On Friday the 12th January 2023, at the usual time of 7.30pm there was the fifth talk of Mytholmroyd Historical Society’s Winter Programme of lectures and of course, the first of the New Year 2023. The new annual subscription of £15 was due and £5.00 for visitors.
The Speaker was Mrs Shirley Daniels whose illustrated talk was titled “ Remembering Cragg Hall.” The projectionist was Mr Roy Collinge. There were 55 present including 8 visitors.
The founders of the” Hinchcliffe dynasty” and ultimately the building of new Cragg Hall is somewhat complex and too complicated to go into detail and this report only summarises some of the key points perhaps of Shirley’s talk. I suggest if you require a more detailed account you purchase the excellent booklet produced by the Cragg Vale Historical Society titled “ Remembering Cragg Hall” This is available from the Society.
I therefore, can only provide a very brief synopsis .The story with the marriage of Samuel Hinchcliffe, 1720, born in Calverley near Leeds, son of a well to do clothier, who migrated to Hawksclough to set up a maltster and living at Redacre, Mytholmroyd and later married Mary Thomas, a daughter of a wealthy landowner and they had a son called Richard Hinchcliffe born in 1750.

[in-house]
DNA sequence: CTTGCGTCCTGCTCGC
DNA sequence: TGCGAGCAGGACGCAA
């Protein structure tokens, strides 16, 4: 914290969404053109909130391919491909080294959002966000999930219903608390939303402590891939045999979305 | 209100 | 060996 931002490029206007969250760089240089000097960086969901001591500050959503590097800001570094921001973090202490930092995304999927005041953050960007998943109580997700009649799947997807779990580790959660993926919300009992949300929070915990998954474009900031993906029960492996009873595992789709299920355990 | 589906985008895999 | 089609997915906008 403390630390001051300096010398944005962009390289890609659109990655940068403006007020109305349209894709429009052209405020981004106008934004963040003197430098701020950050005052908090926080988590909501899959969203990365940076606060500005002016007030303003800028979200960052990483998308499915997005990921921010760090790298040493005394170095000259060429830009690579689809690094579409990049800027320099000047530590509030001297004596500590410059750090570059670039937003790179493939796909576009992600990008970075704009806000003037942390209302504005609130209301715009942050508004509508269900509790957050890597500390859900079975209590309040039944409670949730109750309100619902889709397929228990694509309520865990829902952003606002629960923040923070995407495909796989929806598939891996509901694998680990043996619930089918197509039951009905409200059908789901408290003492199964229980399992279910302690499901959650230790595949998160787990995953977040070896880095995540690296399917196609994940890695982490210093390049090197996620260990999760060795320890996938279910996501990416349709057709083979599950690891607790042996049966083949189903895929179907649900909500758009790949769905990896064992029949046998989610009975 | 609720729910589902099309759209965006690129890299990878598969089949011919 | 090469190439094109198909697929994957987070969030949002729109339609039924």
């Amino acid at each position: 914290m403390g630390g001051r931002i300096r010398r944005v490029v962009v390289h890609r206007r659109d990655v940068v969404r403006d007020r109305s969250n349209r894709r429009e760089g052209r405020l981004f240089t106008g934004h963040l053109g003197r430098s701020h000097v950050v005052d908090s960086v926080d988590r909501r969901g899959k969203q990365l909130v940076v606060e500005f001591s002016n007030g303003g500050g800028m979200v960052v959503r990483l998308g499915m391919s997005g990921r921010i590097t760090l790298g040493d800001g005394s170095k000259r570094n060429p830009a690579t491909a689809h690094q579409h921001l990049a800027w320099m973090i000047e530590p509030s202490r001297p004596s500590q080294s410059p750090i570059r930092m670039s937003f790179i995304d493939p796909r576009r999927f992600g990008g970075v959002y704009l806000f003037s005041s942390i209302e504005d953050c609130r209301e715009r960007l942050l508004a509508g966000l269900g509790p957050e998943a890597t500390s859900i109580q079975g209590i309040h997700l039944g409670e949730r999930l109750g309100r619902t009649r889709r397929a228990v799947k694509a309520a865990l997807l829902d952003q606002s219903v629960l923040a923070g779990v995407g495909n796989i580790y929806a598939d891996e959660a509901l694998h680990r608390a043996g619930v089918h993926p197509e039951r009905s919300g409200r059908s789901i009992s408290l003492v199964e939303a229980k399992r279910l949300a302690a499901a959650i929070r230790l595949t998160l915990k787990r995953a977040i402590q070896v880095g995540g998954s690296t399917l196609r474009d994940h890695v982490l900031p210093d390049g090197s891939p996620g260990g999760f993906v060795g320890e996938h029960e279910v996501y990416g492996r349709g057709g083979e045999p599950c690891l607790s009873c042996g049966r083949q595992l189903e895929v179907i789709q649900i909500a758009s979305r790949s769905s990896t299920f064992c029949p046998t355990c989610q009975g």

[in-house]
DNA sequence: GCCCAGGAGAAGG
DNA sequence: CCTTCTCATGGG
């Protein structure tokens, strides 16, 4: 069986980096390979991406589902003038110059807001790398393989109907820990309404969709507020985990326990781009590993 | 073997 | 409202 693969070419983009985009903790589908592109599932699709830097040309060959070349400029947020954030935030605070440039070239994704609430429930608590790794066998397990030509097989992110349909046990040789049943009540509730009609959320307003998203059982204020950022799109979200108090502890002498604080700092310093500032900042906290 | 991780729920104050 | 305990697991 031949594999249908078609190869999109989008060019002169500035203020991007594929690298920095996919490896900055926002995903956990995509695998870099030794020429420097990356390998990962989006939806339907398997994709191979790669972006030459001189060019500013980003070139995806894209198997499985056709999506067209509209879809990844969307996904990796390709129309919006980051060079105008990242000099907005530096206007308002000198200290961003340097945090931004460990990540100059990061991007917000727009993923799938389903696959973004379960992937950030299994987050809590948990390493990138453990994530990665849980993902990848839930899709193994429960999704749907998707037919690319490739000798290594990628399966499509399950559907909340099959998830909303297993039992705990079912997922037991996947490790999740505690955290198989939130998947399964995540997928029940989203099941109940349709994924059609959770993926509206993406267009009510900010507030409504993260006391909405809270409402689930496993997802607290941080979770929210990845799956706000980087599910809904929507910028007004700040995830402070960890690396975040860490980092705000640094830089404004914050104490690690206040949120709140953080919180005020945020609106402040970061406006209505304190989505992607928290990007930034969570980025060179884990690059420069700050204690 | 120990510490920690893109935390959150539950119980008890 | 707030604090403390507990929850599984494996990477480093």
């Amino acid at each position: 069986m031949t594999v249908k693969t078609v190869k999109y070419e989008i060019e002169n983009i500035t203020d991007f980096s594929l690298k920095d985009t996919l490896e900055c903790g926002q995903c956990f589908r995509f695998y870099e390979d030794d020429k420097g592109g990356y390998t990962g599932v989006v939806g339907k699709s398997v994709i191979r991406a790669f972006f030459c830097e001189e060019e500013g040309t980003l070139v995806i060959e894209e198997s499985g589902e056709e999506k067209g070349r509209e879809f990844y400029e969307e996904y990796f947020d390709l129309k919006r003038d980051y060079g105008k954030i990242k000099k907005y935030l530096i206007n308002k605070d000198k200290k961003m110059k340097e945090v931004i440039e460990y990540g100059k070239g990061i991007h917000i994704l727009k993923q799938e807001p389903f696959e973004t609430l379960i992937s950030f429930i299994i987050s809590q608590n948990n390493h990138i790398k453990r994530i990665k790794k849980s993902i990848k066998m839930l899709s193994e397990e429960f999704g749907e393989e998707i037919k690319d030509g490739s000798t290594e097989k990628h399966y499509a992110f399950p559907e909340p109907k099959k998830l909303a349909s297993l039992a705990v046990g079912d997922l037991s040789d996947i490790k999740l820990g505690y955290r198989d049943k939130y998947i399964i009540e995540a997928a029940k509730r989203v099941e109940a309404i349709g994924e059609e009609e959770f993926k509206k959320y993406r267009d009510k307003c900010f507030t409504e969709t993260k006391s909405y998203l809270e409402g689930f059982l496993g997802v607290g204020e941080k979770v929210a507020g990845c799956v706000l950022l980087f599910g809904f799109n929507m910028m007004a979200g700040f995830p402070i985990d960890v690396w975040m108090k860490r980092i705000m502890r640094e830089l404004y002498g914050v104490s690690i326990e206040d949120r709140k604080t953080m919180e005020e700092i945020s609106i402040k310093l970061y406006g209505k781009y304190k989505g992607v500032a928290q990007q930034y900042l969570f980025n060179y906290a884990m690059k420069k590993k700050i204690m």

Richard 1750 – 1817 was to move to Rochdale but due to the death of his maternal grandmother inherited land near the head of the Turvin River , Blackstone Edge. This led to the rise of Hinchcliffe in Erringden and Cragg Vale.
Always a bit of an entrepreneur and interested in spinning methods he was to build a water wheel and a small cotton mill at the head of Cragg Vale where there was a good fall of water. He prospered and had a large family most of whom worked in the family business. In 1800 he moved lower down the valley to an existing paper mill and worked in some kind of partnership with the Greenwood’s who used scraps of woollen fibres from hand loom weavers to make paper. The partnership was strengthened when one of Richards daughters Hannah, married John Greenwood in 1803.
With Richard and Mary having 11 children with most living into their 70’s & 80’s the family tree is very complicated.
Hannah is important to the history of Cragg Hall because she had 8 children with John Greenwood one of whom, Fanny, married her cousin Hinchcliffe Hinchcliffe, son of Joseph and grandson of Richard. Joseph’s second wife, Betty sadly died unexpectedly but it was her inheritance as the Kenworthy family who were prominent landowners and clothiers, in the Cragg area.